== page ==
Northern Tegu and Ameiva Lizards versus Silver-beaked Tanagers.(Ramphocelus carbo..Tupinambis and Ameiva Ameiva)

Nesting in the dragons mouth. Silver-beaked Tanagers..Northern Tegus and Ameiva lizards (Ramphocelus carbo..Tupinambis and Ameiva Ameiva)

Sunrise would see me sitting in my rocking chair on the verandah of my Amazon rainforest home, a Brazilian black coffee in one hand, a slice of honey and manioc cake in the other, camera on lap.
I waited to see what new discoveries would present themselves and never was I disappointed.
This particular morning it was the Silver- beaked Tanagers who would surprise me.
Close to the lodge, just a few meters away was a low, thick bush, surrounded by tall grasses. The tanagers decided to make a nest there.
The tanagers were regular visitors around the lodge. I saw them several times a day. There were five or six females and a male. The male was smartly feathered, with smooth black plumage and a contrasting silver beak. The females were slightly bigger, with reddish brown, untidy plumage.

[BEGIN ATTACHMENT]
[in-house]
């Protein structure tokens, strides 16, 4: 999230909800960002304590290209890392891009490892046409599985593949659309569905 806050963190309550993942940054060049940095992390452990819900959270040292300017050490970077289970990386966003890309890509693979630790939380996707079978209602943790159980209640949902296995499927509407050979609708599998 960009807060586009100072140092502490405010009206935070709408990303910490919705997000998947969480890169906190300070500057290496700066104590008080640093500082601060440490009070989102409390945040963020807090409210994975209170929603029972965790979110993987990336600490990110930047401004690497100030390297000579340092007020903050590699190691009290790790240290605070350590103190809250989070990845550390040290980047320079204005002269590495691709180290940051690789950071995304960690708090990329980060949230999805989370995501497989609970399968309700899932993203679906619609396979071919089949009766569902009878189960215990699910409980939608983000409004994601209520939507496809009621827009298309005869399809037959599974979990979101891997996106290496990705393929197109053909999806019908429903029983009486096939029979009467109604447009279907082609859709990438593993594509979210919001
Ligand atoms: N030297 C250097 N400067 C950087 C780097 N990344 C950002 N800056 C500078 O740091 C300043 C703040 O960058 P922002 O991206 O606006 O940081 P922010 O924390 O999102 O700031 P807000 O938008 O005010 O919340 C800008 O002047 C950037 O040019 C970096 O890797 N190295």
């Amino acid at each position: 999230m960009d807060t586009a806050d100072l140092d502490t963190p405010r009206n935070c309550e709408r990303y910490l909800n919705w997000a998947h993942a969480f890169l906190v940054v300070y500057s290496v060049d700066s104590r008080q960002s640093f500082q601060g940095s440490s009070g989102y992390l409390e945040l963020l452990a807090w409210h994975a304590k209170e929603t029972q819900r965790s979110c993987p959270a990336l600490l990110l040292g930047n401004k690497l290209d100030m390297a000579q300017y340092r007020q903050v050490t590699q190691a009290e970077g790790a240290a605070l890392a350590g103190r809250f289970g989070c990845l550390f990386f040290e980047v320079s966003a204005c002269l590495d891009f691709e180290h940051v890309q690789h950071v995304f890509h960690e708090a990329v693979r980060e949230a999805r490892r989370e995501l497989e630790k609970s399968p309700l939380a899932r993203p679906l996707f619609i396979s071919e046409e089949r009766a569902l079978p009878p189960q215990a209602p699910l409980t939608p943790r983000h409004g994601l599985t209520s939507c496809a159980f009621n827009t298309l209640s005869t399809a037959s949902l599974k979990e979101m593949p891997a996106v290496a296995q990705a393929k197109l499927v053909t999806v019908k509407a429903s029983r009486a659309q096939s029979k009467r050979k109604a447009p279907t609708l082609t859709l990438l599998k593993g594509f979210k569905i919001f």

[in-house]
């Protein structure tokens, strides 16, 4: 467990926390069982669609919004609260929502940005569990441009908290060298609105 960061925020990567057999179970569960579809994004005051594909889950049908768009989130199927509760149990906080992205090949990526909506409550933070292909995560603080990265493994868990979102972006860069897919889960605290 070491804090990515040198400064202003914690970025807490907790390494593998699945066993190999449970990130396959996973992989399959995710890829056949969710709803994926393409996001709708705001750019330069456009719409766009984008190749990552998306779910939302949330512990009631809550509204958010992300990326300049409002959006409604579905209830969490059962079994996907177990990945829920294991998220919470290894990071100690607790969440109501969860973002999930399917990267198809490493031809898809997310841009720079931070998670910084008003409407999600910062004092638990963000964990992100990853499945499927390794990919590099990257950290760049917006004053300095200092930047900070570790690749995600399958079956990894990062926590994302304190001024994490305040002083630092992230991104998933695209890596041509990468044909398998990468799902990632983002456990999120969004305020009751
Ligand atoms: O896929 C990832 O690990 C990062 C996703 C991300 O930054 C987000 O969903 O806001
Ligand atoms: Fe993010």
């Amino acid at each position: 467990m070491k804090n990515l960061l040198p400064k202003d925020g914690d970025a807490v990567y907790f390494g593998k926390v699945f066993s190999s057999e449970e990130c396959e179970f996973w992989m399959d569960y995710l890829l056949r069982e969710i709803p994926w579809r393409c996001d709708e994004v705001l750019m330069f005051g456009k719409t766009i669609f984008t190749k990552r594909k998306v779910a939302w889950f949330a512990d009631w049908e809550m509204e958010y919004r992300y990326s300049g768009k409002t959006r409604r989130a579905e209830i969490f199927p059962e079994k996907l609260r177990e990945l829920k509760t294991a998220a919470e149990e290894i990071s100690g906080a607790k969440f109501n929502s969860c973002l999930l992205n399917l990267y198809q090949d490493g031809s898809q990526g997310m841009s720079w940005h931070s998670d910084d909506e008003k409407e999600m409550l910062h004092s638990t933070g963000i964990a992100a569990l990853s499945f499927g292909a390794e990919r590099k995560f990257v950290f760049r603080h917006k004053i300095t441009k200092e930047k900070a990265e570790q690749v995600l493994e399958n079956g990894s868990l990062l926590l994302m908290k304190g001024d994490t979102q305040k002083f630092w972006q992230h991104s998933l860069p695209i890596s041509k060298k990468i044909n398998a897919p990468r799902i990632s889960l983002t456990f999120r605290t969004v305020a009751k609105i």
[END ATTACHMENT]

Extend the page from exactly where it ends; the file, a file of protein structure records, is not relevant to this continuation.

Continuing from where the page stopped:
The male often perched above the females and called with a high pitched peep, as loud as his little body would let him.
I had noticed him acting differently as the dry season came to an end. He would peep, peep, peep and shake his feathers vigorously as he did.
On this morning I could see why. A mate had been attracted and they were nesting. The female seemed to be doing all the work making a cup shaped nest, while the male perched above peeping in encouragement.
There was a problem though. Beneath the chosen bush two species of lizard crept. The Northern Tegu and the Ameiva. It seemed the tanagers were laying their eggs straight into the dragons mouth
The Northern Tegu is a rich brown and black striped lizard, heavily muscled and handsome. The much smaller Ameiva lizard is a beautiful lizard, turquoise blue and pale green. Both equally able to crush and eat the two eggs laid by the tanagers.
The nest was finished over the next few days and the little eggs laid, but sadly I had to leave before seeing the final outcome. Silver-beaked Tanagers often nest in low bushes so must be aware of the dangers, it would have been interesting to see how they protected their tiny clutch.

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